Our POV: When Bootstrapping Works (and When It Doesn't)

Anna Redbond
November 14, 2023

We recently wrote about why we’ve chosen to bootstrap. In response, many people asked us when bootstrapping works—and when it doesn't. This is our (hopefully intellectually honest) reflection on that question. 

Initial costs: How capital-intensive is the business to start? 

diagram showing a continuum from low capital intensiveness to high capital intensiveness with bootstrap at the low end and vc at the top end

There’s a continuum here. The lower the capital intensiveness, the more bootstrapping can work. 

For example, bootstrapping works for us because software companies (like Flagsmith) aren’t as capital-intensive to build as they once were. Tooling is free/very cheap, open source exists, and infrastructure costs are lower. This means we didn’t need VC funding to get started. 

If you're building a capital-intensive business the VC model generally stands strong, though. VC firms can provide a cash injection for ideas like a new AWS data centre competitor, a biotech company, or an electric vehicle company.

To the moon! How fast is the company looking to grow and scale?

dark blue background with a white rocket icon going towards a glowing moon icon

This often comes down to the founder’s mentality and goals. 

Bootstrapping works for us because we want to go at our own pace and have found our niche. If you want to go at your pace, create a great product and build it with customer dollars, bootstrapping can work well. It’s not a fast track, but it’s possible and it’s how we’ve hit profitability.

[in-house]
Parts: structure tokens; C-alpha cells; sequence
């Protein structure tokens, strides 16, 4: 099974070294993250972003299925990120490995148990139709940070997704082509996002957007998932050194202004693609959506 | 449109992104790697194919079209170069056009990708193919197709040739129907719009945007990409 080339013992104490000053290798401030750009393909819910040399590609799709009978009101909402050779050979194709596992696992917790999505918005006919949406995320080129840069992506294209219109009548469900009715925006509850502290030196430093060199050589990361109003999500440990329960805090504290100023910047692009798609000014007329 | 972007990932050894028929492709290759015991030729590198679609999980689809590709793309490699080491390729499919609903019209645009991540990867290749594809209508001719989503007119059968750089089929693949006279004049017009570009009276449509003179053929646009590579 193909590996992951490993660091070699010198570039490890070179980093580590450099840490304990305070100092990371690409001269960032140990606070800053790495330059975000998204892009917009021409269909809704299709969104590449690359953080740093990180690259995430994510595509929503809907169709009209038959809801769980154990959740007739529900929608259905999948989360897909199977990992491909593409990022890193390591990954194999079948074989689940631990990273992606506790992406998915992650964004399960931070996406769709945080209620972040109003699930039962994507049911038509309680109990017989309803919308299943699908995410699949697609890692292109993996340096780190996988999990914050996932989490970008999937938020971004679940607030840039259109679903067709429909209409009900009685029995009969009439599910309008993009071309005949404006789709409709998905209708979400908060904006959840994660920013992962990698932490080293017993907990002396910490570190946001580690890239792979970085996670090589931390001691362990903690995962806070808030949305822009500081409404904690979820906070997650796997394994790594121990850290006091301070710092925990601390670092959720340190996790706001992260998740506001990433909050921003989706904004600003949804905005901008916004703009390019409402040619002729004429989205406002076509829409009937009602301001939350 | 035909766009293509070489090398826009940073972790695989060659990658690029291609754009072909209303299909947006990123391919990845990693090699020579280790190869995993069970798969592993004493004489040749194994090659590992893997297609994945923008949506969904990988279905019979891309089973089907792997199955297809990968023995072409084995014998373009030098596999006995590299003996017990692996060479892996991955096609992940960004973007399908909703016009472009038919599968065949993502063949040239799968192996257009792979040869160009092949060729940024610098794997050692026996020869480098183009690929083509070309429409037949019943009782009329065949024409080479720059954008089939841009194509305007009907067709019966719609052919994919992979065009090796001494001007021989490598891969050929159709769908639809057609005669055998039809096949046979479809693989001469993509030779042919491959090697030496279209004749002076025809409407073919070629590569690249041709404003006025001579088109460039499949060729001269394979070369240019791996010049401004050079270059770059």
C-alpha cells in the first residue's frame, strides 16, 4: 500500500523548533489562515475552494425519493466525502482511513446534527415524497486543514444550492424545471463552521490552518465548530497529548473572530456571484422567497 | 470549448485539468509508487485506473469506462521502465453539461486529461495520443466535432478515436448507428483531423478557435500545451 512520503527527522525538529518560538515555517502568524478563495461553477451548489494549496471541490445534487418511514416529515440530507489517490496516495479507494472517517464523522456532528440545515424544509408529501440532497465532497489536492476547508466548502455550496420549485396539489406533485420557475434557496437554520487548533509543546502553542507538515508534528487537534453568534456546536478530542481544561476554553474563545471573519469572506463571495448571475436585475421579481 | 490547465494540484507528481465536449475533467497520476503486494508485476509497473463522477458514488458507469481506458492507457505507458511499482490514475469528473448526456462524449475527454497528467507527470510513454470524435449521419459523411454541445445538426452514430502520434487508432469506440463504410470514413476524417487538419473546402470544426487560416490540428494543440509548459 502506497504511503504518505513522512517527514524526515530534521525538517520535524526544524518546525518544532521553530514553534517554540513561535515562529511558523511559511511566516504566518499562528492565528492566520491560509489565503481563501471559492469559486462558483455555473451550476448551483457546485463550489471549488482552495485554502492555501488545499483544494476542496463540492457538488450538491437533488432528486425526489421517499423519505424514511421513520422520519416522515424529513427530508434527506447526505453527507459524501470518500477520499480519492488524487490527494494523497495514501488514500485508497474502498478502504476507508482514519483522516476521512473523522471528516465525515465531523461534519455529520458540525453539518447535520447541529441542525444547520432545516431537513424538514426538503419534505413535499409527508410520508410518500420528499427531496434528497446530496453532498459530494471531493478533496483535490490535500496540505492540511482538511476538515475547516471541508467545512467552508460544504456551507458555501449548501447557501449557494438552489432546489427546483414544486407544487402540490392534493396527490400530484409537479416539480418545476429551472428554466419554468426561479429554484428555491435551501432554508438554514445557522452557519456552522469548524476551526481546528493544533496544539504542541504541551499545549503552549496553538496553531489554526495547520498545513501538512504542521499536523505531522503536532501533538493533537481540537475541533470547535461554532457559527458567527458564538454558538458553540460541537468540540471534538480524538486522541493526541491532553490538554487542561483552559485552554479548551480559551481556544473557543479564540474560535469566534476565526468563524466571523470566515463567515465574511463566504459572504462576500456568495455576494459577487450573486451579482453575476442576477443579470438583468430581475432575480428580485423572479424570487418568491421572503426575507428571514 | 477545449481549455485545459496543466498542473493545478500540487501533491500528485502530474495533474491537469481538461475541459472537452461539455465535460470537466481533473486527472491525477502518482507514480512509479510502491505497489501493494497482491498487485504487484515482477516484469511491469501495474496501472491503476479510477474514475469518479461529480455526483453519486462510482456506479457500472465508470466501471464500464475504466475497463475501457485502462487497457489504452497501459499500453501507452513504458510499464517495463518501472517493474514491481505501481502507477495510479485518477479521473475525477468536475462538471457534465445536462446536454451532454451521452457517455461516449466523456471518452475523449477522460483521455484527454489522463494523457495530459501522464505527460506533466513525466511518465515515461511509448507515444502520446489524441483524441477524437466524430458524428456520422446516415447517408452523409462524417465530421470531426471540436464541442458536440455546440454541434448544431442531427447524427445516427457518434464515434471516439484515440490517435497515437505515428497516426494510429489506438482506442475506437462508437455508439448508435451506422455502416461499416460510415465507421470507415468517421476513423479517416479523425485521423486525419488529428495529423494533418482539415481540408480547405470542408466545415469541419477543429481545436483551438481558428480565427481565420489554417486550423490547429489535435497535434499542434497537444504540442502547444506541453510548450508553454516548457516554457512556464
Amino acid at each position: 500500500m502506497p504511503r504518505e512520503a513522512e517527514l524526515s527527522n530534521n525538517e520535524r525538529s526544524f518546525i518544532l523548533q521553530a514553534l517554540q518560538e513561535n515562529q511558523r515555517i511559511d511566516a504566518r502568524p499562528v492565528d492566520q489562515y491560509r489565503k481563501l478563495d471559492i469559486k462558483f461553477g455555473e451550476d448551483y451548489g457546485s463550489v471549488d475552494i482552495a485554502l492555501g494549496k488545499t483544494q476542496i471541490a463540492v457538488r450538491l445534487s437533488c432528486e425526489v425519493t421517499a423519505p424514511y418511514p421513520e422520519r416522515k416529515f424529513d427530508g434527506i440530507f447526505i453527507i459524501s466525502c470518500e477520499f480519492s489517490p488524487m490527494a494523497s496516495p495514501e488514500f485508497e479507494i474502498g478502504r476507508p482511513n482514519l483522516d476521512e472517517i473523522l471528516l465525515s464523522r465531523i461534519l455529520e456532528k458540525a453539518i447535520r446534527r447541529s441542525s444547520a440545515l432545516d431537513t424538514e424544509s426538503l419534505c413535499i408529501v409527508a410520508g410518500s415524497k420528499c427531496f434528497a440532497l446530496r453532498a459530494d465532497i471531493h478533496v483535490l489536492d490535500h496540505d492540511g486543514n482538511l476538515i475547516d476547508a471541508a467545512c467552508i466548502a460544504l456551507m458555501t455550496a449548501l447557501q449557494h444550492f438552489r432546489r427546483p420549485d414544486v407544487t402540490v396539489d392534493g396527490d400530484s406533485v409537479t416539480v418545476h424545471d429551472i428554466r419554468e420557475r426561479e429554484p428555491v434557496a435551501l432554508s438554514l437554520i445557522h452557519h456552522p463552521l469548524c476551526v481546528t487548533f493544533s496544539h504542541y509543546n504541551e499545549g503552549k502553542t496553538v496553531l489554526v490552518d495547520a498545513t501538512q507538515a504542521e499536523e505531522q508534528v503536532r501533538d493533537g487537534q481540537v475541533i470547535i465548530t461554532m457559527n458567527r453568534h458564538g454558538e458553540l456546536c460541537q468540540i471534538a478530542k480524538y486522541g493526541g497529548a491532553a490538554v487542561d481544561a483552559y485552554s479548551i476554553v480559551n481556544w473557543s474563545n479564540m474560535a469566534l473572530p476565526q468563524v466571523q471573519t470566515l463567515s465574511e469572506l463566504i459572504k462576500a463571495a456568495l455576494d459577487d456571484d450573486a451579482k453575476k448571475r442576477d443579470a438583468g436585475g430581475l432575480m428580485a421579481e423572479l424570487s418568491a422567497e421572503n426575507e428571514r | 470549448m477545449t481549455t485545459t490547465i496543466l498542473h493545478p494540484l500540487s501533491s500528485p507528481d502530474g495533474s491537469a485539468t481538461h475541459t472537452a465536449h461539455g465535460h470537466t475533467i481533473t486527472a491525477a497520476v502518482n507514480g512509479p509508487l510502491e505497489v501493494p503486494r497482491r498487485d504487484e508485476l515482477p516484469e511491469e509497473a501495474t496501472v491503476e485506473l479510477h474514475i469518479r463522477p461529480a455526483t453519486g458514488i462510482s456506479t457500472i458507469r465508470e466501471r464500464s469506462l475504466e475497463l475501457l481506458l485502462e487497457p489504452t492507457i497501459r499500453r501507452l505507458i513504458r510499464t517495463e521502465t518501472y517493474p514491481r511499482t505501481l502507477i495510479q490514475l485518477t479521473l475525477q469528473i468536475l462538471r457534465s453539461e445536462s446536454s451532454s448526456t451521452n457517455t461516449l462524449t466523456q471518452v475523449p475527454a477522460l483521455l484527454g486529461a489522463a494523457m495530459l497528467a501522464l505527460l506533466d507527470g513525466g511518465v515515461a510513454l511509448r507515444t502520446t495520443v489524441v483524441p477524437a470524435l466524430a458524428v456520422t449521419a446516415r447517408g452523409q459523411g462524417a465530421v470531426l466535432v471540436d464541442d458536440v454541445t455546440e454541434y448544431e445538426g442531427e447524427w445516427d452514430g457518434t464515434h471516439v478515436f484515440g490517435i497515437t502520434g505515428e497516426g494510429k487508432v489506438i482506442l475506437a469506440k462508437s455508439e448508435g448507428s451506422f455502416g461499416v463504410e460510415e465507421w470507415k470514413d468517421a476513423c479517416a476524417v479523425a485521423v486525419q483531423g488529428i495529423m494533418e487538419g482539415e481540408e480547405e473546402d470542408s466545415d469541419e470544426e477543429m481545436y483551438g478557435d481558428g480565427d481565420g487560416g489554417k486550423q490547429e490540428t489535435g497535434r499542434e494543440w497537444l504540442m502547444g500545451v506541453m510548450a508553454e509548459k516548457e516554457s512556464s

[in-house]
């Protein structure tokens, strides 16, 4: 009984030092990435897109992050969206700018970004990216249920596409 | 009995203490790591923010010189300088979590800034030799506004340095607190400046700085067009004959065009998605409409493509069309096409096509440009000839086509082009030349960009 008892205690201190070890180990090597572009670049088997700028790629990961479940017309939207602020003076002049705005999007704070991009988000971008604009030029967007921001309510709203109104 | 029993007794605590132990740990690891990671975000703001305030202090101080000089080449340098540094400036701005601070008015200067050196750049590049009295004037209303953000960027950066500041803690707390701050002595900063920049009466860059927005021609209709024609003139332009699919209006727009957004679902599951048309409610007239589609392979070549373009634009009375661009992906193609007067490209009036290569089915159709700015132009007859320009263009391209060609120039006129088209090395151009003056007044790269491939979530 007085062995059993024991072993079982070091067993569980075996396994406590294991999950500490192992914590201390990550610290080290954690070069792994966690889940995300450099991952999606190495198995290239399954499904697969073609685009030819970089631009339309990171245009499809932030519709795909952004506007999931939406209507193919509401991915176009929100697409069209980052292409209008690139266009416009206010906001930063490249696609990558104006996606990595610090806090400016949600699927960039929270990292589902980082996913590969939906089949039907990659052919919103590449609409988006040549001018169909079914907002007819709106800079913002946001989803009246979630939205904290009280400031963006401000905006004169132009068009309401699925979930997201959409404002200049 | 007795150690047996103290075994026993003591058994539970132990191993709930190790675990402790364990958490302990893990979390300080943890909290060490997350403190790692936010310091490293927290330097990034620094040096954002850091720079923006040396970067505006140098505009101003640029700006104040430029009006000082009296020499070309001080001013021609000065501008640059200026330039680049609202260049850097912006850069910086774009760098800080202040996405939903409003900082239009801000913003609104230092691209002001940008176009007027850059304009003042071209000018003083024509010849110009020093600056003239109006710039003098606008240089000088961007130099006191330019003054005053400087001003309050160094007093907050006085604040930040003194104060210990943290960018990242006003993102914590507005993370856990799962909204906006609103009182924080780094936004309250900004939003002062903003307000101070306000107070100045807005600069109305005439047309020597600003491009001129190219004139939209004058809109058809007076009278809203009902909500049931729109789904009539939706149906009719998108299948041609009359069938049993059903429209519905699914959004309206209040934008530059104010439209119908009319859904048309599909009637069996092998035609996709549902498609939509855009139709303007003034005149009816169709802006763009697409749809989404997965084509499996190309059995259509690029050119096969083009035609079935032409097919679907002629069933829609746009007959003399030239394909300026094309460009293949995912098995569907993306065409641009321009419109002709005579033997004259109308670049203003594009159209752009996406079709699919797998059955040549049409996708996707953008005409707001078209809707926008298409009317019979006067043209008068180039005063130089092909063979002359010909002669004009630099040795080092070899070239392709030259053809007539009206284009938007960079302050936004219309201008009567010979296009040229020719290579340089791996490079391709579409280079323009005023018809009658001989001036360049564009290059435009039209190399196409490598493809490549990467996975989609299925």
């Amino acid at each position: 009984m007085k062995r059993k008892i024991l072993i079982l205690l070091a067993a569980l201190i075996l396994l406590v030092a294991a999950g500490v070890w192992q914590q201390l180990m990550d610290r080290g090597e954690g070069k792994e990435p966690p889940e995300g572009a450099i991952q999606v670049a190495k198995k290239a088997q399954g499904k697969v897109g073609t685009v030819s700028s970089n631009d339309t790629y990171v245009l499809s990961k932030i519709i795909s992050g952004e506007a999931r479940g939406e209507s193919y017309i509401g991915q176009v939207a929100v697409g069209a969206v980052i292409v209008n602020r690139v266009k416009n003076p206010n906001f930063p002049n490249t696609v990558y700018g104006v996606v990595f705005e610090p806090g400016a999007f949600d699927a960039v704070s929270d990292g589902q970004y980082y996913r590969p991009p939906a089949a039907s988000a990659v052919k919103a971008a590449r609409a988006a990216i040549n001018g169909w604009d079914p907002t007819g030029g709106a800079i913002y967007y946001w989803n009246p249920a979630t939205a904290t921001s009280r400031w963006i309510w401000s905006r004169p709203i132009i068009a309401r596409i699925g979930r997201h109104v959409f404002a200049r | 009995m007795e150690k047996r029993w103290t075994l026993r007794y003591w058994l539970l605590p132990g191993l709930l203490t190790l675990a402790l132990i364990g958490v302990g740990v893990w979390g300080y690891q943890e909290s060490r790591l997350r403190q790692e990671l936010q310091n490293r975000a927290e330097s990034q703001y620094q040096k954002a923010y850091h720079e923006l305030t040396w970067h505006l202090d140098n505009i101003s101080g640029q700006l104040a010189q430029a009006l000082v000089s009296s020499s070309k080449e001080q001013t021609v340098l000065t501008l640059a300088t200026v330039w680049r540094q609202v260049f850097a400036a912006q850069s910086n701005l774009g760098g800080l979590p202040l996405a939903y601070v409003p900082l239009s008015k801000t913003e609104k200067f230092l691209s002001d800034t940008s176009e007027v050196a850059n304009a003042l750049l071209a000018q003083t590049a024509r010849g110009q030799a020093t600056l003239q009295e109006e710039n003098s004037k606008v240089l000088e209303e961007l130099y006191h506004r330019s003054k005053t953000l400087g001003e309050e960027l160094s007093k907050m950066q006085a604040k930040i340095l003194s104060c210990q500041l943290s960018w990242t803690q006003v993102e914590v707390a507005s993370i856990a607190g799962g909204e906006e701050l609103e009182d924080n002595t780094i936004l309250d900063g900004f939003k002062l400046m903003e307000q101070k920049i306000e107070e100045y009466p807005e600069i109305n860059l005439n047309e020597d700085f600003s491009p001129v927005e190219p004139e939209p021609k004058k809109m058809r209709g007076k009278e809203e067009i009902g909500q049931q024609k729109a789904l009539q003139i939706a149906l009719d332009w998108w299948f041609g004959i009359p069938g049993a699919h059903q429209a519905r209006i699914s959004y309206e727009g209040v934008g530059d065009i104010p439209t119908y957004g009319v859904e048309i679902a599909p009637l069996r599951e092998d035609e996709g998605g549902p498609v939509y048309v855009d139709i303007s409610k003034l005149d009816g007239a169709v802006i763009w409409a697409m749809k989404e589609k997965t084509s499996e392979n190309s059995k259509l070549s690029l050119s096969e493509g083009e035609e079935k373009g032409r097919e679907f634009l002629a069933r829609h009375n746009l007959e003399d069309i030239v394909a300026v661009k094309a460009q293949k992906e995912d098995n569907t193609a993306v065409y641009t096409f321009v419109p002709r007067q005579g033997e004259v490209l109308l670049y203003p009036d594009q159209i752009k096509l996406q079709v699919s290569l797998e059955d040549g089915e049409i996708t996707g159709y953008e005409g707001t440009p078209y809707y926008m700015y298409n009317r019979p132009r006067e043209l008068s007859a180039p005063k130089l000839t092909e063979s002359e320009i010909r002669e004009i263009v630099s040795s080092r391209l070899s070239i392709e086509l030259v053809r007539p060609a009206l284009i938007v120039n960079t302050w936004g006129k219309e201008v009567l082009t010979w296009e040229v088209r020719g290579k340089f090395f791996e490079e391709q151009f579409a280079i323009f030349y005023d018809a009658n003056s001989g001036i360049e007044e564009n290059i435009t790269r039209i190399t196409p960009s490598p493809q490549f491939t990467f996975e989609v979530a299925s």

If you want to capture a large market share quickly, VC dollars might be what you need. Those open the door to scaling much faster than is (usually) feasible when bootstrapping. There are goliaths out there and getting into a marketing and/or sales arms race with them isn’t cheap. VC firms also offer strategic partnerships, industry connections and distribution channels to throw punches with the big dogs. 

Note: There’s a misconception that you need to compete in that arms race, and another that VC is the entry fee. We believe that very few markets are winner-take-all. You can sidestep the arms race by finding a niche and building in line with your goals.  

Perceiving success: What does stability and success look like for the company? 

Bootstrapped companies are hardened. They’ve made their way through tough choices and financial constraints. When they’ve hit profitability and found a niche, there’s no “burn rate” or “runway”, and that brings a tonne of stability. 

Many founders turn to VC because it can bolster the company’s image. If you raise VC funding, you’ll likely get fewer questions from employees and customers about sustainability than if you bootstrap. Raising rounds (especially in tough investment periods like this) shows that the company has potential.